U.S. Attorney's Office In Carlyle
Dept of Justice SealJennifer Xanten, 51, of Frederick, Maryland, was sentenced late last week to 18 months in prison for mail fraud relating to her stealing more than 550 checks totaling approximately $437,000 out of her employer’s incoming mail. Xanten was also ordered to pay $437,016.01 in restitution.

Xanten pleaded guilty on Oct. 14, 2015.  According to court documents, Xanten, an employee of a rehabilitation center in Rockville, Maryland, admitted to stealing the checks out of the center’s incoming mail from February 2014 to July 2015.  To effectuate her scheme, Xanten, who was responsible for mailing out the companies’ invoices, would send out invoices to collect payment for services the center performed. One such company who received invoices was located in Chantilly. She would then intercept the incoming check payments and deposit the checks into her personal account without authorization.  Xanten, who was responsible for inputting entries into the bookkeeping records, falsified entries related to the stolen checks in order to conceal her scheme.

Dana J. Boente, U.S. Attorney for the Eastern District of Virginia; and Paul M. Abbate, Assistant Director in Charge of the FBI’s Washington Field Office, made the announcement after sentencing by U.S. District Judge James C. Cacheris.  Assistant U.S. Attorney Jamar K. Walker prosecuted the case.

U.S. Attorney's Office In Carlyle
Dept of Justice SealMyrick Clift Beasley, 56, of Las Vegas, plead guilty Friday to mail fraud charges in connection with a scheme to obtain goods and services on credit using the stolen identities of legitimate, inactive businesses.

In a statement of facts filed with his plea agreement, Beasley admitted that from 2010 through 2015, he assumed the identity of at least 70 legitimate businesses nationwide, and used those stolen identities to obtain, on credit, at least $550,000 in goods and services from various victims.  Beasley admitted that, as part of the scheme, he would identify inactive, legitimate businesses that had previously been located in office buildings where virtual office providers were also located.  Beasley admitted that we would assume the inactive businesses’ identities by renting virtual office space in the buildings in the names of the legitimate businesses, creating internet domain names and email addresses in the identified businesses’ names, obtaining phone numbers previously identified with the businesses when available, and, at times, supplementing state corporate filings and commercial credit records with fraudulent information designed to further the scheme.  Beasley admitted that he concealed his true identity throughout the fraud by using false names and paying for the costs of operating his scheme with prepaid debit cards.  Once he would assume a business’s identity, Beasley admitted that he would then order goods and services — particularly, smart phones, computers, and other electronics — from retailers on credit and have the items shipped to the virtual office location, which would then, at his direction, re-ship the items to rented mailboxes elsewhere in the country.  Beasley admitted he would then retrieve the items from the rented mailboxes and sell them.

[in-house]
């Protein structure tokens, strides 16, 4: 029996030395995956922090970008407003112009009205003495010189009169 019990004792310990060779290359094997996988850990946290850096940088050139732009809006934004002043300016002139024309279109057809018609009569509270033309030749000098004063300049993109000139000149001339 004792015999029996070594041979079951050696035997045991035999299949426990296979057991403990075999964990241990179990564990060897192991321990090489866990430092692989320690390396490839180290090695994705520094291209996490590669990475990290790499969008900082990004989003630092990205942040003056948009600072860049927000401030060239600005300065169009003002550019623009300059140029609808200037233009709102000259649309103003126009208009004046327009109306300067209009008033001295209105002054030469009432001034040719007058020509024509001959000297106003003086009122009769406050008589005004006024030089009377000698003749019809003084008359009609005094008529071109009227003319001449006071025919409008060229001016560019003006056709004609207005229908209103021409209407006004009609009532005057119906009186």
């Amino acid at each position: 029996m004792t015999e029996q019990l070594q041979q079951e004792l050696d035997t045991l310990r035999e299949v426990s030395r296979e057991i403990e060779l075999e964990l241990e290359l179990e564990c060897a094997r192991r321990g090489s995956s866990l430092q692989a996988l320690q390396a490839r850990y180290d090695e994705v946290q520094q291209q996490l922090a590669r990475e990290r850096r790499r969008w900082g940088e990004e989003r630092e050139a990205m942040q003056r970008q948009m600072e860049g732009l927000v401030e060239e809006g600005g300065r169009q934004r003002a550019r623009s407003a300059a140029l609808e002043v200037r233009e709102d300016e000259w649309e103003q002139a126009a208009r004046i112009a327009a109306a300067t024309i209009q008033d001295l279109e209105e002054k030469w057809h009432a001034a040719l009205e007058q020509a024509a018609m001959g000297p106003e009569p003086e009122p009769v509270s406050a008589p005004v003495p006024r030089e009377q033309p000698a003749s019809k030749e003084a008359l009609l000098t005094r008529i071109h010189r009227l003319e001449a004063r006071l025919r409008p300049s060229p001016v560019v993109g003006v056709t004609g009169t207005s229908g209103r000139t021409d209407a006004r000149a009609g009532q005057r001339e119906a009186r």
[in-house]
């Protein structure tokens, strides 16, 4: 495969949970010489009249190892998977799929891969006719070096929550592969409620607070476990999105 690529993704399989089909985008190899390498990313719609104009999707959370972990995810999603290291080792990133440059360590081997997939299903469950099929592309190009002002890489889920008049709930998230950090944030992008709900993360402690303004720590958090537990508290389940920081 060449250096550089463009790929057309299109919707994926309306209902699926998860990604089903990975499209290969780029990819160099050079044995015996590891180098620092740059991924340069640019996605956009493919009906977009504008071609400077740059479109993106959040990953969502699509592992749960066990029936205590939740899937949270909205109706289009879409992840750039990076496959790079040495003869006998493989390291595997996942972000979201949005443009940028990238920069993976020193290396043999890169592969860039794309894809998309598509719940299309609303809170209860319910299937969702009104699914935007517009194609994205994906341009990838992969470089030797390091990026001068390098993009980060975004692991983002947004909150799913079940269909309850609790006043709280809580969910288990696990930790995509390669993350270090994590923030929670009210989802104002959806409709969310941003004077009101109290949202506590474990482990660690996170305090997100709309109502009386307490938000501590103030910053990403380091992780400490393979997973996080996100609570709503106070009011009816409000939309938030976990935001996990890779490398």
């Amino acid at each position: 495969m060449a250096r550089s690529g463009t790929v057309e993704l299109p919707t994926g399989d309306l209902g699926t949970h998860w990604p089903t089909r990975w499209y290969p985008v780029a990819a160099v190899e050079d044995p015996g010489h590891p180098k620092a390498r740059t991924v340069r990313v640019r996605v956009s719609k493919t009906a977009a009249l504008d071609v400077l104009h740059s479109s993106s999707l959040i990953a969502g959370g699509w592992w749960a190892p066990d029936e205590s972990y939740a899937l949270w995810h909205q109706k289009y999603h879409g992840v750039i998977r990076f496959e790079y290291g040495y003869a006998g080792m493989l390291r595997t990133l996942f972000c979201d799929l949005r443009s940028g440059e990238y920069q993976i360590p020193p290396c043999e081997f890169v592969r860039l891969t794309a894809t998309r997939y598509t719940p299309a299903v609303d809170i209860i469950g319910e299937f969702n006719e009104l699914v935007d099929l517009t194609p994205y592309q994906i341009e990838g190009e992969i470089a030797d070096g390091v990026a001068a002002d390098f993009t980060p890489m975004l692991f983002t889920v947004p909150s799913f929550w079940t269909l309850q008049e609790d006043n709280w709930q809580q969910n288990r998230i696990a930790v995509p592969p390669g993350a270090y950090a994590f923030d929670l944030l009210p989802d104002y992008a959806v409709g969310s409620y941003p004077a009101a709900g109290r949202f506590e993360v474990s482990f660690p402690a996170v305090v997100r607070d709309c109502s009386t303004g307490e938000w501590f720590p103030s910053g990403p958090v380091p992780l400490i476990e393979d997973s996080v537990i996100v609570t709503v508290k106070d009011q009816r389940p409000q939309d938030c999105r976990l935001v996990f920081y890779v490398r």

Beasley was indicted by a federal grand jury on Dec. 17, 2015.  Beasley faces a maximum penalty of 20 years in prison when sentenced on April 29, 2016.  The maximum statutory sentence is prescribed by Congress and is provided here for informational purposes, as the sentencing of the defendant will be determined by the court based on the advisory Sentencing Guidelines and other statutory factors.

Dana J. Boente, U.S. Attorney for the Eastern District of Virginia; Paul M. Abbate, Assistant Director in Charge of the FBI’s Washington Field Office; and Edwin C. Roessler Jr., Chief of the Fairfax County Police Department, made the announcement after the plea was accepted by U.S. District Judge T.S. Ellis, III.  Special Assistant U.S. Attorney Christopher R. Fenton and Assistant U.S. Attorney Paul J. Nathanson are prosecuting the case.

U.S. Attorney's Office In Carlyle
Mr. Boente’s district includes Northern Virginia and his office is in the Carlyle neighborhood of Alexandria, Virginia.

The United States Attorney’s Office for the Eastern District of Virginia serves more than 6 million residents living in Northern Virginia, the capital of the Commonwealth, and Tidewater and surrounding communities.

Via WaPo

The veteran federal prosecutor who has been leading the U.S. Attorney’s Office in the Eastern District of Virginia on an interim basis for more than a year and a half has been nominated by the state’s senators to take over the job permanently.